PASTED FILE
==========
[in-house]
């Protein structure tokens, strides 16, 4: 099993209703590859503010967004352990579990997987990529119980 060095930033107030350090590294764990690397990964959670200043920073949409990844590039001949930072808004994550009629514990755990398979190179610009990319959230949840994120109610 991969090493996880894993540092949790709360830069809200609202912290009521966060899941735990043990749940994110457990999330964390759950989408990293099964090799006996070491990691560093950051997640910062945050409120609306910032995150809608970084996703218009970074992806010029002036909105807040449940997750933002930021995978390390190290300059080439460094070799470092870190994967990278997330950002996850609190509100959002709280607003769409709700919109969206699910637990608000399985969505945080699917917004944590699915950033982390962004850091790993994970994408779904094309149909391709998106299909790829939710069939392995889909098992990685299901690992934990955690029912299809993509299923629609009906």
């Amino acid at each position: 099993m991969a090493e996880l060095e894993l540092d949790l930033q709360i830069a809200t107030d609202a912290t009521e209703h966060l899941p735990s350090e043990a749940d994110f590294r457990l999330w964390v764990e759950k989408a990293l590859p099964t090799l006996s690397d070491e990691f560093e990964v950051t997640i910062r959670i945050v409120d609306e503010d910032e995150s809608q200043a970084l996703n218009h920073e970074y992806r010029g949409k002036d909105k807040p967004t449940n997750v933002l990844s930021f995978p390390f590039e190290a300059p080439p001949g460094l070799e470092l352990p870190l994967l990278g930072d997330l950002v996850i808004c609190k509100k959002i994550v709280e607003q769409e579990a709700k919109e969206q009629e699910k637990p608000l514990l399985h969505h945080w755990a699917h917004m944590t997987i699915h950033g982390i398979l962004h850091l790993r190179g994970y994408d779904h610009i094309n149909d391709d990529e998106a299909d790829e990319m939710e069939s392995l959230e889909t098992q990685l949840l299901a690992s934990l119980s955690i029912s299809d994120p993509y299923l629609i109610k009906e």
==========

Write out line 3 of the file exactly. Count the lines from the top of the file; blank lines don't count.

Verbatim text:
């Amino acid at each position: 099993m991969a090493e996880l060095e894993l540092d949790l930033q709360i830069a809200t107030d609202a912290t009521e209703h966060l899941p735990s350090e043990a749940d994110f590294r457990l999330w964390v764990e759950k989408a990293l590859p099964t090799l006996s690397d070491e990691f560093e990964v950051t997640i910062r959670i945050v409120d609306e503010d910032e995150s809608q200043a970084l996703n218009h920073e970074y992806r010029g949409k002036d909105k807040p967004t449940n997750v933002l990844s930021f995978p390390f590039e190290a300059p080439p001949g460094l070799e470092l352990p870190l994967l990278g930072d997330l950002v996850i808004c609190k509100k959002i994550v709280e607003q769409e579990a709700k919109e969206q009629e699910k637990p608000l514990l399985h969505h945080w755990a699917h917004m944590t997987i699915h950033g982390i398979l962004h850091l790993r190179g994970y994408d779904h610009i094309n149909d391709d990529e998106a299909d790829e990319m939710e069939s392995l959230e889909t098992q990685l949840l299901a690992s934990l119980s955690i029912s299809d994120p993509y299923l629609i109610k009906e």